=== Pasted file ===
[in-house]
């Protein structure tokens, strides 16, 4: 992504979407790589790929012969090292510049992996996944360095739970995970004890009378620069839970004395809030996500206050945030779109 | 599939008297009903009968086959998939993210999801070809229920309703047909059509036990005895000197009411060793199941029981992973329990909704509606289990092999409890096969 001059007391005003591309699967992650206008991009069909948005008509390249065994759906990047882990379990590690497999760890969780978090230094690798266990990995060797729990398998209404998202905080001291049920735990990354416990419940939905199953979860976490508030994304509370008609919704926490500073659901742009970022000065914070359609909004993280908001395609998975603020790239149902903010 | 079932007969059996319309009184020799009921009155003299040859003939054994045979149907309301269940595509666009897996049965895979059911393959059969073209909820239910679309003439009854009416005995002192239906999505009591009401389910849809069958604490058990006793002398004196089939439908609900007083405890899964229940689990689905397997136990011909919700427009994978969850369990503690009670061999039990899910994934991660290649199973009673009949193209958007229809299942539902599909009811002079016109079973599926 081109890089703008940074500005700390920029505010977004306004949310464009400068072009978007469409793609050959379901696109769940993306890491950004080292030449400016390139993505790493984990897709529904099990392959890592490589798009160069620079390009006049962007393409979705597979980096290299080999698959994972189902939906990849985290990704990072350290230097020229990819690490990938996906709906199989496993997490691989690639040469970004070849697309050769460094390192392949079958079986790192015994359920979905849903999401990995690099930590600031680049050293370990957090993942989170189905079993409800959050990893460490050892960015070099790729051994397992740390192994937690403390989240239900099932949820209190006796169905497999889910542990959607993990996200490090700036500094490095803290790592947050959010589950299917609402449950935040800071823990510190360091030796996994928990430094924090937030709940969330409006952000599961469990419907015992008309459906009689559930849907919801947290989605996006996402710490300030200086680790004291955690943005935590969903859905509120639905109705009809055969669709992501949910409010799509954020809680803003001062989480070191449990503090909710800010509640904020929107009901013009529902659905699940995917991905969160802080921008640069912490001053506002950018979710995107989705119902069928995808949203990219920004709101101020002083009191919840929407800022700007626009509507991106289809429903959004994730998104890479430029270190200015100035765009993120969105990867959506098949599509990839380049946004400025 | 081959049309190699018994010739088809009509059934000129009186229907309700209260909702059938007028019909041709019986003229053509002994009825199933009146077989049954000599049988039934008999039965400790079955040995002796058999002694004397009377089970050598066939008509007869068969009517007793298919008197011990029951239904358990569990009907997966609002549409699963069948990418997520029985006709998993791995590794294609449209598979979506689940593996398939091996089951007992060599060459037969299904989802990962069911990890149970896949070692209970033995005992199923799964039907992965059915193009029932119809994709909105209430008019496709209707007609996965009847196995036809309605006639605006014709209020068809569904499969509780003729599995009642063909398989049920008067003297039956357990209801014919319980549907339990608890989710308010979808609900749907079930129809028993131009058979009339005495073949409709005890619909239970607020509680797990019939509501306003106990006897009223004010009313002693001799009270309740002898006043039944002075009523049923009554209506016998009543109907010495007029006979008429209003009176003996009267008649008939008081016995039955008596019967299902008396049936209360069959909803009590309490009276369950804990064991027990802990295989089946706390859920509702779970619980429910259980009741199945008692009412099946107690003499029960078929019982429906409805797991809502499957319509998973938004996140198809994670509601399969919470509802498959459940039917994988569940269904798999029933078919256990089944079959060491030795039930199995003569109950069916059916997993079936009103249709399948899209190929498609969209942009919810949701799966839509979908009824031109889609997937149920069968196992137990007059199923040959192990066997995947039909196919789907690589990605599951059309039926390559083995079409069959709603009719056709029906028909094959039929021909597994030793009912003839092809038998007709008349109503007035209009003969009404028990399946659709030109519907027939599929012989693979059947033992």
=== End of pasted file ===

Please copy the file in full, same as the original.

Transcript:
[in-house]
């Protein structure tokens, strides 16, 4: 992504979407790589790929012969090292510049992996996944360095739970995970004890009378620069839970004395809030996500206050945030779109 | 599939008297009903009968086959998939993210999801070809229920309703047909059509036990005895000197009411060793199941029981992973329990909704509606289990092999409890096969 001059007391005003591309699967992650206008991009069909948005008509390249065994759906990047882990379990590690497999760890969780978090230094690798266990990995060797729990398998209404998202905080001291049920735990990354416990419940939905199953979860976490508030994304509370008609919704926490500073659901742009970022000065914070359609909004993280908001395609998975603020790239149902903010 | 079932007969059996319309009184020799009921009155003299040859003939054994045979149907309301269940595509666009897996049965895979059911393959059969073209909820239910679309003439009854009416005995002192239906999505009591009401389910849809069958604490058990006793002398004196089939439908609900007083405890899964229940689990689905397997136990011909919700427009994978969850369990503690009670061999039990899910994934991660290649199973009673009949193209958007229809299942539902599909009811002079016109079973599926 081109890089703008940074500005700390920029505010977004306004949310464009400068072009978007469409793609050959379901696109769940993306890491950004080292030449400016390139993505790493984990897709529904099990392959890592490589798009160069620079390009006049962007393409979705597979980096290299080999698959994972189902939906990849985290990704990072350290230097020229990819690490990938996906709906199989496993997490691989690639040469970004070849697309050769460094390192392949079958079986790192015994359920979905849903999401990995690099930590600031680049050293370990957090993942989170189905079993409800959050990893460490050892960015070099790729051994397992740390192994937690403390989240239900099932949820209190006796169905497999889910542990959607993990996200490090700036500094490095803290790592947050959010589950299917609402449950935040800071823990510190360091030796996994928990430094924090937030709940969330409006952000599961469990419907015992008309459906009689559930849907919801947290989605996006996402710490300030200086680790004291955690943005935590969903859905509120639905109705009809055969669709992501949910409010799509954020809680803003001062989480070191449990503090909710800010509640904020929107009901013009529902659905699940995917991905969160802080921008640069912490001053506002950018979710995107989705119902069928995808949203990219920004709101101020002083009191919840929407800022700007626009509507991106289809429903959004994730998104890479430029270190200015100035765009993120969105990867959506098949599509990839380049946004400025 | 081959049309190699018994010739088809009509059934000129009186229907309700209260909702059938007028019909041709019986003229053509002994009825199933009146077989049954000599049988039934008999039965400790079955040995002796058999002694004397009377089970050598066939008509007869068969009517007793298919008197011990029951239904358990569990009907997966609002549409699963069948990418997520029985006709998993791995590794294609449209598979979506689940593996398939091996089951007992060599060459037969299904989802990962069911990890149970896949070692209970033995005992199923799964039907992965059915193009029932119809994709909105209430008019496709209707007609996965009847196995036809309605006639605006014709209020068809569904499969509780003729599995009642063909398989049920008067003297039956357990209801014919319980549907339990608890989710308010979808609900749907079930129809028993131009058979009339005495073949409709005890619909239970607020509680797990019939509501306003106990006897009223004010009313002693001799009270309740002898006043039944002075009523049923009554209506016998009543109907010495007029006979008429209003009176003996009267008649008939008081016995039955008596019967299902008396049936209360069959909803009590309490009276369950804990064991027990802990295989089946706390859920509702779970619980429910259980009741199945008692009412099946107690003499029960078929019982429906409805797991809502499957319509998973938004996140198809994670509601399969919470509802498959459940039917994988569940269904798999029933078919256990089944079959060491030795039930199995003569109950069916059916997993079936009103249709399948899209190929498609969209942009919810949701799966839509979908009824031109889609997937149920069968196992137990007059199923040959192990066997995947039909196919789907690589990605599951059309039926390559083995079409069959709603009719056709029906028909094959039929021909597994030793009912003839092809038998007709008349109503007035209009003969009404028990399946659709030109519907027939599929012989693979059947033992």